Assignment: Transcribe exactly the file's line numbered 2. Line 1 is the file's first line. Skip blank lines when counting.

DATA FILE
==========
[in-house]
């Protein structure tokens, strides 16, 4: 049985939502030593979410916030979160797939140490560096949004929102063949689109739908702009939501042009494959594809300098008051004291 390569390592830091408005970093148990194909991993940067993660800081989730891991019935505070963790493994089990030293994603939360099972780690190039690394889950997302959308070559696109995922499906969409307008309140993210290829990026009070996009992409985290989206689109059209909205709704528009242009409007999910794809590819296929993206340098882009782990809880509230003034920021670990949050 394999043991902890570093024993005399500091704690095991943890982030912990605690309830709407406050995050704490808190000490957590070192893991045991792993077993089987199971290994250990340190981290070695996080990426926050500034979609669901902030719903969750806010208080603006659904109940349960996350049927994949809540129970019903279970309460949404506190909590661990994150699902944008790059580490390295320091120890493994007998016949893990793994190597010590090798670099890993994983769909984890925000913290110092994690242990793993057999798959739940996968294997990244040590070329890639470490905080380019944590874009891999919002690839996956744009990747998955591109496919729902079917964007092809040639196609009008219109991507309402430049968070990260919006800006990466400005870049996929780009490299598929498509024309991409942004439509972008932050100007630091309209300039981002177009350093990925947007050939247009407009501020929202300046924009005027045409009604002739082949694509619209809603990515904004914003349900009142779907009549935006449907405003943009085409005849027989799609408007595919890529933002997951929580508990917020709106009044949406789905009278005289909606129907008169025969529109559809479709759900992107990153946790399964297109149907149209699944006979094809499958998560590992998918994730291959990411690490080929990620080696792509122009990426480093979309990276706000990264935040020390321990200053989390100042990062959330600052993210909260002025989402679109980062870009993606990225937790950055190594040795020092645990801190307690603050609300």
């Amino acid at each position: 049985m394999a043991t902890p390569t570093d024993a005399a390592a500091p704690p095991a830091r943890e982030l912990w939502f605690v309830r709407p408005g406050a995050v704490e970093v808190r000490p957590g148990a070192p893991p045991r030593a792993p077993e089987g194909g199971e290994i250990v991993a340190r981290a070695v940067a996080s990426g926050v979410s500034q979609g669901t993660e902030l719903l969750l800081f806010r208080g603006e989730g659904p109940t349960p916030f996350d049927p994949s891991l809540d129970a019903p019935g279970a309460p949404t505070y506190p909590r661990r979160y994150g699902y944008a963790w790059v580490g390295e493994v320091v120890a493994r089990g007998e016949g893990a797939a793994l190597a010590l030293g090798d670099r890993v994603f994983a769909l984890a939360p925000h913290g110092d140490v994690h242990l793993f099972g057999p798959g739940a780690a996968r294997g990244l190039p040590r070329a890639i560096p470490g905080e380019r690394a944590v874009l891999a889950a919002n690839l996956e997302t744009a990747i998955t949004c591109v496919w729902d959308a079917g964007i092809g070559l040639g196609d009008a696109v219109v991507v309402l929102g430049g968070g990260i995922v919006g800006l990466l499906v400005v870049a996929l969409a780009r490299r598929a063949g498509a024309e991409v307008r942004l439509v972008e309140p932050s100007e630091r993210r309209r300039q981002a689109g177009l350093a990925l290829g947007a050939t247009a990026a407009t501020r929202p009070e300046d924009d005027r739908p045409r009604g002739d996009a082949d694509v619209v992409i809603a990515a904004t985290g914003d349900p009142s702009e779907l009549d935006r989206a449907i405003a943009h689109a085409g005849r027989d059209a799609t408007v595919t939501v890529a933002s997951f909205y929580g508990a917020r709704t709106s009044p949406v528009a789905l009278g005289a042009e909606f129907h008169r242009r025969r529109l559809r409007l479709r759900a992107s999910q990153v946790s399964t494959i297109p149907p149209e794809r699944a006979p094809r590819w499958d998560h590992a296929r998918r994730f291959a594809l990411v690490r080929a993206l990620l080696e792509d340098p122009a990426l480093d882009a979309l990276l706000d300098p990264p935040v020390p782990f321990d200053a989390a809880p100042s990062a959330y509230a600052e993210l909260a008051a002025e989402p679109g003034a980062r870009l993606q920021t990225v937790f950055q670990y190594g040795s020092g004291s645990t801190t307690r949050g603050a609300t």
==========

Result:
């Protein structure tokens, strides 16, 4: 049985939502030593979410916030979160797939140490560096949004929102063949689109739908702009939501042009494959594809300098008051004291 390569390592830091408005970093148990194909991993940067993660800081989730891991019935505070963790493994089990030293994603939360099972780690190039690394889950997302959308070559696109995922499906969409307008309140993210290829990026009070996009992409985290989206689109059209909205709704528009242009409007999910794809590819296929993206340098882009782990809880509230003034920021670990949050 394999043991902890570093024993005399500091704690095991943890982030912990605690309830709407406050995050704490808190000490957590070192893991045991792993077993089987199971290994250990340190981290070695996080990426926050500034979609669901902030719903969750806010208080603006659904109940349960996350049927994949809540129970019903279970309460949404506190909590661990994150699902944008790059580490390295320091120890493994007998016949893990793994190597010590090798670099890993994983769909984890925000913290110092994690242990793993057999798959739940996968294997990244040590070329890639470490905080380019944590874009891999919002690839996956744009990747998955591109496919729902079917964007092809040639196609009008219109991507309402430049968070990260919006800006990466400005870049996929780009490299598929498509024309991409942004439509972008932050100007630091309209300039981002177009350093990925947007050939247009407009501020929202300046924009005027045409009604002739082949694509619209809603990515904004914003349900009142779907009549935006449907405003943009085409005849027989799609408007595919890529933002997951929580508990917020709106009044949406789905009278005289909606129907008169025969529109559809479709759900992107990153946790399964297109149907149209699944006979094809499958998560590992998918994730291959990411690490080929990620080696792509122009990426480093979309990276706000990264935040020390321990200053989390100042990062959330600052993210909260002025989402679109980062870009993606990225937790950055190594040795020092645990801190307690603050609300």